Even if that leaves them out of the playoffs, a 9-7 season from rookie quarterback Ryan Tannehill is a huge success, and new head coach Joe Philbin deserves credit.
The Ravens, meanwhile have a much tougher schedule, with two contests against the Steelers, as well as games against the Giants and Broncos. Frankly, the Ravens will lose all four of these games. I see two wins against Oakland and Washington, but neither is guaranteed, especially Washington on the road. Although if Mike Shanahan talks his team into quitting, that could be an easy one. The Ravens’ last remaining games are against the Chargers and Bengals, two of the teams also fighting for this playoff spot.
I see a tough road to 9-7 for Baltimore, but they will get there.
Miami will finish 9-7, with a 3-3 divisional record.
Baltimore will finish 9-7, with a 3-3 divisional record.
The teams will not play each other head to head, so we go to tiebreaker number two: conference record.
Miami will finish 7-5, Baltimore 7-5.
Tiebreaker number three? Anyone?
Best winning percentage among common opponents; which between these two teams are Oakland, New England, Houston and Cincinnati.
Miami will finish playing these teams 2-3, with Baltimore finishing 3-2.
Finally, we have a winner.
Bottom line: Houston and Denver get first-round byes. Pittsburgh and New England also win their divisions. Indianapolis and Baltimore are the wild-cards.
On to the NFC, where things get possibly even more complicated.
Or maybe not; the division winners seem pretty clear. Atlanta wins the South (and gets a first-round bye), New York wins the East, San Francisco wins the West, and… the Chicago Bears will hold off the Green Bay Packers to win the North.
Despite not winning the division title, the Packers will still finish with at least 10 wins, putting them in the playoffs.
So with just one spot left to fill, what’s so confusing?
Well, with seven different teams vying for the final spot, things could get interesting.
Fear the Hamster
The long shots are the Eagles, Cowboys, Lions, Saints, and Buccaneers. The Eagles turn it over too much, the Cowboys can’t score points, the Lions play too hard a schedule, and the Saints can’t play defense. That leaves Tampa Bay, who has scored 35 or more points in four straight games. Doug “Muscle Hamster” Martin just ran for 251 yards and four TDs last week, and is making his bid at Offensive Rookie of the Year. While Tampa has been fun to watch, they don’t have enough to win the tough games they need to in order to make the playoffs.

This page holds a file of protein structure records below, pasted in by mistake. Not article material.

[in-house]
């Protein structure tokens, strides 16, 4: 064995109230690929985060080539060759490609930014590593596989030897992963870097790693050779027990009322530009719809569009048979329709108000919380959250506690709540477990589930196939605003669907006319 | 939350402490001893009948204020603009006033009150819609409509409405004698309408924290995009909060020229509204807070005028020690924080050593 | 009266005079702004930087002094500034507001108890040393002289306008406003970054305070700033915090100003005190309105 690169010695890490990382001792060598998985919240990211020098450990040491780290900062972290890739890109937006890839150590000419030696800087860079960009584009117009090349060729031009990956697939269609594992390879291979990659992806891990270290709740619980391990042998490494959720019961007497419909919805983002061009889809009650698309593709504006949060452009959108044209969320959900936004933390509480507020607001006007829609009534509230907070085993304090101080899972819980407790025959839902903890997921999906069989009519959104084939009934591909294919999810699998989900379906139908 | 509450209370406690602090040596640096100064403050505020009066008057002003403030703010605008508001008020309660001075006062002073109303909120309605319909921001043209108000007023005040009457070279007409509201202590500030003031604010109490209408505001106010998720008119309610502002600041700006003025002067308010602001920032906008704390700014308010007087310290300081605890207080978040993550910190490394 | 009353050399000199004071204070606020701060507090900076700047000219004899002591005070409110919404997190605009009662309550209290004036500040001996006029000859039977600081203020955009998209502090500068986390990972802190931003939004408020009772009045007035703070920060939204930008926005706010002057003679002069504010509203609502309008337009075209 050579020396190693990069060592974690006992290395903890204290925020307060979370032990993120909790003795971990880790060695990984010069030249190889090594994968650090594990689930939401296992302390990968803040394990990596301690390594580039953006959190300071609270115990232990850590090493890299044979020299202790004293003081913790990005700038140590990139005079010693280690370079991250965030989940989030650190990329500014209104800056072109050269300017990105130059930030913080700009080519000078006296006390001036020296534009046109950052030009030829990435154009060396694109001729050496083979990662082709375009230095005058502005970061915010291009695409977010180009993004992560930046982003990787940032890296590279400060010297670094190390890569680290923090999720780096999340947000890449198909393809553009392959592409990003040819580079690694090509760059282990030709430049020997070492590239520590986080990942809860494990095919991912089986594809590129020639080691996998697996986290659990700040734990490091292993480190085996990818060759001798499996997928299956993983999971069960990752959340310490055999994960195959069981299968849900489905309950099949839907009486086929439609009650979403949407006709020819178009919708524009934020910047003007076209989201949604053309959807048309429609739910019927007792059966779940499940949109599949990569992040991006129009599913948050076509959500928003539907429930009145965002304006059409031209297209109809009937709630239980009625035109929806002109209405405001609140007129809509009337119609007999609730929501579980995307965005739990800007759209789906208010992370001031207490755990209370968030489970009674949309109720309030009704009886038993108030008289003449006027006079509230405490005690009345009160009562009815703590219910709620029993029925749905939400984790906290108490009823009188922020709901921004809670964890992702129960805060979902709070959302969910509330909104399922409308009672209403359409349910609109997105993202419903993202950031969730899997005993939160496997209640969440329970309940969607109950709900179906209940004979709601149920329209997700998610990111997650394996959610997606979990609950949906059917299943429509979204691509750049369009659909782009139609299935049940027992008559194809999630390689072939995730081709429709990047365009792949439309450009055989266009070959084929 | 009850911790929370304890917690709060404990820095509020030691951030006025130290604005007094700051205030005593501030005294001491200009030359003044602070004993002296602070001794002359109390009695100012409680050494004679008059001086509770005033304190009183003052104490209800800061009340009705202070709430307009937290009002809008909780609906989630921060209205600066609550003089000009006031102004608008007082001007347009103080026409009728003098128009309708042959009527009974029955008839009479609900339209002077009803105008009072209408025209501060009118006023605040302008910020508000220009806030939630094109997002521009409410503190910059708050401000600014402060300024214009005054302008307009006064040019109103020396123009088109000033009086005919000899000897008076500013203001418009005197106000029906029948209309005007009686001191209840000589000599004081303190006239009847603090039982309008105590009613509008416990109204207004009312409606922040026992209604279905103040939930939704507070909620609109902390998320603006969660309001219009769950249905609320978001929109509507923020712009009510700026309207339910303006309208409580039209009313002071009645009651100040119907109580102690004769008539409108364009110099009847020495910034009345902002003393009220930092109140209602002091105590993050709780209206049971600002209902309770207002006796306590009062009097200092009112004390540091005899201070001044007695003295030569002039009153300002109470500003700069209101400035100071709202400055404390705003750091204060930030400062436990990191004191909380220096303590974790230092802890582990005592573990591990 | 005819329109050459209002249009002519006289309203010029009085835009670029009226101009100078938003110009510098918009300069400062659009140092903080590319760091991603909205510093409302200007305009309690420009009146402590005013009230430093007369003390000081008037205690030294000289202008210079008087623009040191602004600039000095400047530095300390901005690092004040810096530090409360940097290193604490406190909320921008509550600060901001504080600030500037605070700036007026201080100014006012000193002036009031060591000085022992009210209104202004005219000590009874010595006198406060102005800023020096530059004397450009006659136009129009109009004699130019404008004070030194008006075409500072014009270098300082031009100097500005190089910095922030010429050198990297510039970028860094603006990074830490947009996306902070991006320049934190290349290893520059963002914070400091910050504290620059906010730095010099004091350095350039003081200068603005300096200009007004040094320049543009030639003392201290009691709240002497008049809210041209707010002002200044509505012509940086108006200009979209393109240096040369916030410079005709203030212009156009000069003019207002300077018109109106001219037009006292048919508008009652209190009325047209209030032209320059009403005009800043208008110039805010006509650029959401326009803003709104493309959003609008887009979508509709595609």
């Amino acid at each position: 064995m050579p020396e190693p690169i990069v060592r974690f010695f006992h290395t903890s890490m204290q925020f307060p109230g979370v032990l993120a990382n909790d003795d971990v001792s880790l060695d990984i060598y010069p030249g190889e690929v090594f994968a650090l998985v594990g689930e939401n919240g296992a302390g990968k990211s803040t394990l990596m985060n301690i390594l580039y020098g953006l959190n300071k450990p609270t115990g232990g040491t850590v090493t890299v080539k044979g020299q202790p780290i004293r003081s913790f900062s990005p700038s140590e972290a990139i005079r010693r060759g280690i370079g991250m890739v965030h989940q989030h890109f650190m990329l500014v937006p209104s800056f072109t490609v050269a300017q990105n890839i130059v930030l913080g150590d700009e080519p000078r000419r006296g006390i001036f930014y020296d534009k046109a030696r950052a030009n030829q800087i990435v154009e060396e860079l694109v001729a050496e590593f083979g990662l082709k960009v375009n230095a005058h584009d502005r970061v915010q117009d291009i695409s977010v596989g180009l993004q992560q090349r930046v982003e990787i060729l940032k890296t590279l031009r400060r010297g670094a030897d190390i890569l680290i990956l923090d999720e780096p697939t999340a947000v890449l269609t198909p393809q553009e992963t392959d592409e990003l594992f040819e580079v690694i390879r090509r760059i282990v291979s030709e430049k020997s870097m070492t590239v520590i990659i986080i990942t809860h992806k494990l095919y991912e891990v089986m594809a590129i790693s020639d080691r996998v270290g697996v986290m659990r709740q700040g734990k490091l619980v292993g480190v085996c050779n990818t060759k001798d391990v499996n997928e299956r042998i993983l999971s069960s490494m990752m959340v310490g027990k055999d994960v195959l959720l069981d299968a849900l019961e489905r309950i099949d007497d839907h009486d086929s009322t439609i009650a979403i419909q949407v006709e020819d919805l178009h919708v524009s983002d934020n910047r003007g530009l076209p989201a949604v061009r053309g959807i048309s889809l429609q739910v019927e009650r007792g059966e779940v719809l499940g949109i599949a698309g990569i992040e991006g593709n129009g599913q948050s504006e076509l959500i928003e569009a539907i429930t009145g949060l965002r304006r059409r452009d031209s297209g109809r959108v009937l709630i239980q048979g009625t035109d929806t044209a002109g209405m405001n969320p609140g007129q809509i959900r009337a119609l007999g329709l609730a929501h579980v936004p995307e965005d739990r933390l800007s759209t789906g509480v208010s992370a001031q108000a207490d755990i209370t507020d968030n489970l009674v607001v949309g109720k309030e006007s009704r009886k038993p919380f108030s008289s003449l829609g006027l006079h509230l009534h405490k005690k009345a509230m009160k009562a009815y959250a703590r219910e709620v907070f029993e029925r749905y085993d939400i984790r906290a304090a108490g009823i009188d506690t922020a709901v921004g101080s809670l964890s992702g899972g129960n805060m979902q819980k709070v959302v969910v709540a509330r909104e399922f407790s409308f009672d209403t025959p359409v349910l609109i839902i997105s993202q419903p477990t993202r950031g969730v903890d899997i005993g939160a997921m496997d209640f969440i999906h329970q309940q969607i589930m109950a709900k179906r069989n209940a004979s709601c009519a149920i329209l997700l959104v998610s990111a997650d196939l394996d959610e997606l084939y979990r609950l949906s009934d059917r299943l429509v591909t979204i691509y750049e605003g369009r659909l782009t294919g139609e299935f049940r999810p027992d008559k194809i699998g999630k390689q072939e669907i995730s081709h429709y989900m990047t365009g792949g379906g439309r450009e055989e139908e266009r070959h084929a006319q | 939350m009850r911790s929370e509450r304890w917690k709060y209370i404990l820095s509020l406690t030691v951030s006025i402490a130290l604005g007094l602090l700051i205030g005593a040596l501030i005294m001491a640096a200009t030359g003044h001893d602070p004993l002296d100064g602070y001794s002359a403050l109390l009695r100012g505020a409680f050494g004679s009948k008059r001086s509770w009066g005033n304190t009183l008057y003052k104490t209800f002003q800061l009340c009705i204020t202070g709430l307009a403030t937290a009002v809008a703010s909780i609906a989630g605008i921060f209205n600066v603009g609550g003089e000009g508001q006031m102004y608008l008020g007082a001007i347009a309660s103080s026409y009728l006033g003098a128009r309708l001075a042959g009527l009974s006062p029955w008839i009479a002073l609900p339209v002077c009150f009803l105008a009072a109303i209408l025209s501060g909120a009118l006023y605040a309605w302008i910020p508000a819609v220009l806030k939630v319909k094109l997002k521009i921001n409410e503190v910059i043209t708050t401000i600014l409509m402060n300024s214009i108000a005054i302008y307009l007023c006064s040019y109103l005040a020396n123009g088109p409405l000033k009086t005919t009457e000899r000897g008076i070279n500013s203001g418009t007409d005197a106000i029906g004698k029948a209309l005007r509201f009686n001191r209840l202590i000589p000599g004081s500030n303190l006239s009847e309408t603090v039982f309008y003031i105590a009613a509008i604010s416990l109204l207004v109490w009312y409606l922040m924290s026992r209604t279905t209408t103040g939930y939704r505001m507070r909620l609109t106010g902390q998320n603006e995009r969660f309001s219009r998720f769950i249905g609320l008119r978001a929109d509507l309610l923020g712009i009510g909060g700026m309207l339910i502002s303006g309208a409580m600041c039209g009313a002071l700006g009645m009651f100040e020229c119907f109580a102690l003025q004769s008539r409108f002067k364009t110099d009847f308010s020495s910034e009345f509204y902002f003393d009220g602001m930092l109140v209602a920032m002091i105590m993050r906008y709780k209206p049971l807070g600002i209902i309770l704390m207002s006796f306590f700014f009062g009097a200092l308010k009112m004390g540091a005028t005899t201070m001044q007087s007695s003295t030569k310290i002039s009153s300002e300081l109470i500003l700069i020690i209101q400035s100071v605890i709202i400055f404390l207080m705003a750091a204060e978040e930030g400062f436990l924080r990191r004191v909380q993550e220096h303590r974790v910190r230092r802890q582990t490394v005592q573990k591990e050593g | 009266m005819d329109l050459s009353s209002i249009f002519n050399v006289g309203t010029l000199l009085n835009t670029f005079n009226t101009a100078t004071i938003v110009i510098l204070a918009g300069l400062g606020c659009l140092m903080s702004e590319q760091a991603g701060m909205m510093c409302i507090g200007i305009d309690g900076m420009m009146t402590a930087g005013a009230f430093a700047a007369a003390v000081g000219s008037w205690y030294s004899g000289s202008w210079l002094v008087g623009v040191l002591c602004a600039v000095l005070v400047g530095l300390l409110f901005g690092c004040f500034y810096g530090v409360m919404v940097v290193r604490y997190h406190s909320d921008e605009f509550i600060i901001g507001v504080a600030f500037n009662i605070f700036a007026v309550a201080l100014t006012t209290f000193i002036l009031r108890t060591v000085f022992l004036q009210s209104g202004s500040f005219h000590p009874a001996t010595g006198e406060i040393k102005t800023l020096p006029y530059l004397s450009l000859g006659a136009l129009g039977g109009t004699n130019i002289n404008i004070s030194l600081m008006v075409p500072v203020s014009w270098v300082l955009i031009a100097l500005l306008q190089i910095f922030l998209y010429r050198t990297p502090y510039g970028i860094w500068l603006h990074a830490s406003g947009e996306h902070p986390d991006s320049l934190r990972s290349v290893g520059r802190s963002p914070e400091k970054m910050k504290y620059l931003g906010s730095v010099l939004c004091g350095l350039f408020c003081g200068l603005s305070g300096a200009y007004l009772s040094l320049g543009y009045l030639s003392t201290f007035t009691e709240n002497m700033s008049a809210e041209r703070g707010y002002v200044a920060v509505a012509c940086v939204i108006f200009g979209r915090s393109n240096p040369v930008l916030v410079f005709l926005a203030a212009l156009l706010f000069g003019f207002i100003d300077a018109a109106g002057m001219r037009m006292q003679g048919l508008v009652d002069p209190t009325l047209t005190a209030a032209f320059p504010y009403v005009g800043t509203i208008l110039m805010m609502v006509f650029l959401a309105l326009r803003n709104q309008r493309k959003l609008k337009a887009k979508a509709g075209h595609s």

That leaves Seattle and Minnesota as my two favorites for the final NFC playoff team. Both teams stand at 5-4 after their matchup last week, which Seattle won, giving them a half-game lead over Minnesota.
This gives Seattle a distinct advantage to grab the last playoff spot. Throw in the fact that the Vikings must face the Packers and Bears twice apiece, as well as the Texans in the season’s final stretch, and it seems the Vikes can be ruled out.
If Russell Wilson can lead his Seahawks to the playoffs, it would be a remarkable season, but can he? I’m not yet sold. I give the Seahawks the edge in the NFC, but there are many teams that could make a run.
None of these teams are more dangerous than the New Orleans Saints. The defense is lackluster at best, but is able to generate turnovers, and Drew Brees can put points on the board with the best. The Saints seems to be hitting their stride, but at 3-5 have they dug themselves too deep? Time will tell.
And don’t count the Muscle Hamster out.
Bottom line: Atlanta and Chicago get first-round byes. San Francisco and New York also win their divisions. Green Bay and Seattle get the wild-cards.